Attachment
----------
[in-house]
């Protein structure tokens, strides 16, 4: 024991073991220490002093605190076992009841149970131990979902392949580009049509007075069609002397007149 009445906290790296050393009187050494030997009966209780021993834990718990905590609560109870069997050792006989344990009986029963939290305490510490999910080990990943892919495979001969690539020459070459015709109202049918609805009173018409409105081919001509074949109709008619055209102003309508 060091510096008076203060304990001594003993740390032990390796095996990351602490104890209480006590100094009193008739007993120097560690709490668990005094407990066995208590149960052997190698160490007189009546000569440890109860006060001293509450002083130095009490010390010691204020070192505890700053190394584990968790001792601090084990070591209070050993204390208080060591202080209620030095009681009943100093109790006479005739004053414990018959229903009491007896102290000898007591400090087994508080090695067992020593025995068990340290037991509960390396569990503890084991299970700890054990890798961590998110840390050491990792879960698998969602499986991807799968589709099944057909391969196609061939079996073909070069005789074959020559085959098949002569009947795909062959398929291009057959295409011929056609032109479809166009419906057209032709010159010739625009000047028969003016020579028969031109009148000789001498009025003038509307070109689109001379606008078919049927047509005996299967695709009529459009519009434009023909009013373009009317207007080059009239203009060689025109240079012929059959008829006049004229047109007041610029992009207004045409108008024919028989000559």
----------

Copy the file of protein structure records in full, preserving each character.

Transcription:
[in-house]
């Protein structure tokens, strides 16, 4: 024991073991220490002093605190076992009841149970131990979902392949580009049509007075069609002397007149 009445906290790296050393009187050494030997009966209780021993834990718990905590609560109870069997050792006989344990009986029963939290305490510490999910080990990943892919495979001969690539020459070459015709109202049918609805009173018409409105081919001509074949109709008619055209102003309508 060091510096008076203060304990001594003993740390032990390796095996990351602490104890209480006590100094009193008739007993120097560690709490668990005094407990066995208590149960052997190698160490007189009546000569440890109860006060001293509450002083130095009490010390010691204020070192505890700053190394584990968790001792601090084990070591209070050993204390208080060591202080209620030095009681009943100093109790006479005739004053414990018959229903009491007896102290000898007591400090087994508080090695067992020593025995068990340290037991509960390396569990503890084991299970700890054990890798961590998110840390050491990792879960698998969602499986991807799968589709099944057909391969196609061939079996073909070069005789074959020559085959098949002569009947795909062959398929291009057959295409011929056609032109479809166009419906057209032709010159010739625009000047028969003016020579028969031109009148000789001498009025003038509307070109689109001379606008078919049927047509005996299967695709009529459009519009434009023909009013373009009317207007080059009239203009060689025109240079012929059959008829006049004229047109007041610029992009207004045409108008024919028989000559």